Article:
What Whistleblower Laws Mean for Your Small Business
May 7, 2019
By: Tyler N. Ure
If you run a small business, chances are you have not spent much time thinking about whistleblowers and whistleblower protection. Many high-profile whistleblower cases involve sounding the alarm on fraud and government contracts, but government contractors are not the only ones who need to understand whistleblower laws. Virtually any employee "who blows the whistle" on unlawful activity is entitled to protections. There are a number of state and federal whistleblower protection laws, but OSHA oversees a large swath of these protections.
What Whistleblower Laws does OSHA Enforce?
OSHA's mandate is broad. OSHA will oversee whistleblower claims relating to workplace safety or health, asbestos in schools, cargo containers, airline, commercial motor carrier, consumer product, environmental, financial reform, food safety, health insurance reform, motor vehicle safety, nuclear, pipeline, public transportation agency, railroad, maritime, motor vehicle safety, and securities laws. Chances are, if you are running any kind of business, OSHA is going to have some oversight involving whistleblower protection.
When Does OSHA Get Involved?
All Whistleblower laws try to prevent retaliation against an employee for engaging in a protected activity. An employee is engaging in a protected activity if they report violations of the law to any person or state or local government. An employer retaliates by undertaking any kind of adverse unfavorable personnel action including termination, demotion, denying overtime or promotion, discipline, reducing pay or hours, and suspension. An employee who is retaliated against may file a complaint with OSHA which triggers an investigation.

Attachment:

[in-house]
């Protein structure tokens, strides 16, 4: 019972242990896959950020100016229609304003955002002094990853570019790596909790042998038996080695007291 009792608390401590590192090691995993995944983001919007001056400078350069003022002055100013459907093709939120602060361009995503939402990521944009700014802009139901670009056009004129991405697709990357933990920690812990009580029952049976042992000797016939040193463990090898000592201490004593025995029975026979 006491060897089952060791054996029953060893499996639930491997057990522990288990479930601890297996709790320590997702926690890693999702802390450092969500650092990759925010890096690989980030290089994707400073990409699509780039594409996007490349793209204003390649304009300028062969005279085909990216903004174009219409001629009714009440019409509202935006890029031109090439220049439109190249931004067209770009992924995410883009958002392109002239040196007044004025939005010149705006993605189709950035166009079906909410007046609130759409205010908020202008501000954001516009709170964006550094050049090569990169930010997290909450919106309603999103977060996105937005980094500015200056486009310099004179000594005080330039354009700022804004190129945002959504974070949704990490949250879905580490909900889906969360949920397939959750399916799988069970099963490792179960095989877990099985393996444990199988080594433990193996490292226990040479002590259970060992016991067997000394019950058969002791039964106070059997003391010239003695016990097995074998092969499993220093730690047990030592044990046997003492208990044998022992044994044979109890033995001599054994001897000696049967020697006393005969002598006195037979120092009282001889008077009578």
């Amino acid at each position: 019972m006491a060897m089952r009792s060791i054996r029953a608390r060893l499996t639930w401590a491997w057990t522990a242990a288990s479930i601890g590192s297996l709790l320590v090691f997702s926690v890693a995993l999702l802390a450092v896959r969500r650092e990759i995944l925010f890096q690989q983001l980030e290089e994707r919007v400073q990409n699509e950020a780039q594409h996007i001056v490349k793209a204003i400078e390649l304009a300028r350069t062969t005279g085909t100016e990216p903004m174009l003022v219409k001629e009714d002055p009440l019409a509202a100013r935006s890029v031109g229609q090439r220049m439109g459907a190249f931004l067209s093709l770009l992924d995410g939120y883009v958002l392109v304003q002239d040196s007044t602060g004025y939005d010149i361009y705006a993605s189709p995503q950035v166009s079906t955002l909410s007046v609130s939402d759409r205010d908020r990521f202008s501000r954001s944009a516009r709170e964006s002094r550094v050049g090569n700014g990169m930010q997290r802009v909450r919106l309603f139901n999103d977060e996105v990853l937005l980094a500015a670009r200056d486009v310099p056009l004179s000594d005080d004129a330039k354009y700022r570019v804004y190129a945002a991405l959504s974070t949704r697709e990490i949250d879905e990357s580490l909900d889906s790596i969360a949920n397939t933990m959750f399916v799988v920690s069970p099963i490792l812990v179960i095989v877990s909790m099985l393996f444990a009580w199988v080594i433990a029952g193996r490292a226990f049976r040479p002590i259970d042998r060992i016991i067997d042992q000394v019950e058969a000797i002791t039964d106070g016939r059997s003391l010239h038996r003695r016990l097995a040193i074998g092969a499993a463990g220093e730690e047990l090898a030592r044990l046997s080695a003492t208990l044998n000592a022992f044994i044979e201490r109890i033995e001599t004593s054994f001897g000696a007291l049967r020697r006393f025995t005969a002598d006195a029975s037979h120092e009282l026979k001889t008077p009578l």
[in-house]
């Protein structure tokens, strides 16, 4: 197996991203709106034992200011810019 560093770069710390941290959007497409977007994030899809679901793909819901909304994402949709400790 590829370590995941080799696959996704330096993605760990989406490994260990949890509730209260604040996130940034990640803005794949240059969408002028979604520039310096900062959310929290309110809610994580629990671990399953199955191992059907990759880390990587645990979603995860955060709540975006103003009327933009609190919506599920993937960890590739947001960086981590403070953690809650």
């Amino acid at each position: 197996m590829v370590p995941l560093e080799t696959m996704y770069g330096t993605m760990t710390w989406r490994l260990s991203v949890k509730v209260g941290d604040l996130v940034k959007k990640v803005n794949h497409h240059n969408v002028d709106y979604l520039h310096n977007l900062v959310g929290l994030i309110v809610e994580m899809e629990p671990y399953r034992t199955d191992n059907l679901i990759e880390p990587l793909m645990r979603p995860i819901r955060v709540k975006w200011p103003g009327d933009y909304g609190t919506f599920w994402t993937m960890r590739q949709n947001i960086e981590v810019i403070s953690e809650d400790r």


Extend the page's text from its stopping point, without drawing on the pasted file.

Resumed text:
How to protect against retaliation claims
Once an employee has complained, a business needs to proceed cautiously. The employee can still be disciplined for conduct not related to the whistleblowing, but any kind of discipline is probably going to be construed as retaliation.
Every business should create a whistleblower policy and then follow it meticulously. Components of this policy might include:
- Have a complaint system and investigate complaints thoroughly. You want to promote a culture of openness. This includes having a complaint system that protects both the person coming forward with the complaint and the target of the complaint. Even if you discover that another employee is not complying with legal requirements, chances are they are making innocent mistakes that can be corrected early.
- Document, document, document. Every step of the investigation needs to be documented. Employee statements should be written down. The dates and outcomes of any steps of the investigation could be recorded. Records are key in making sure the investigation is fair and proving that later. Your employee is probably keeping a real-time journal, you need to do the same.
- Proceed cautiously with discipline. Any discipline is going to be perceived as retaliatory. If you must discipline the employee for other conduct, make sure best efforts are made to explain the reasons for the disciplinary action to the employee. Again, document those reasons clearly and thoroughly.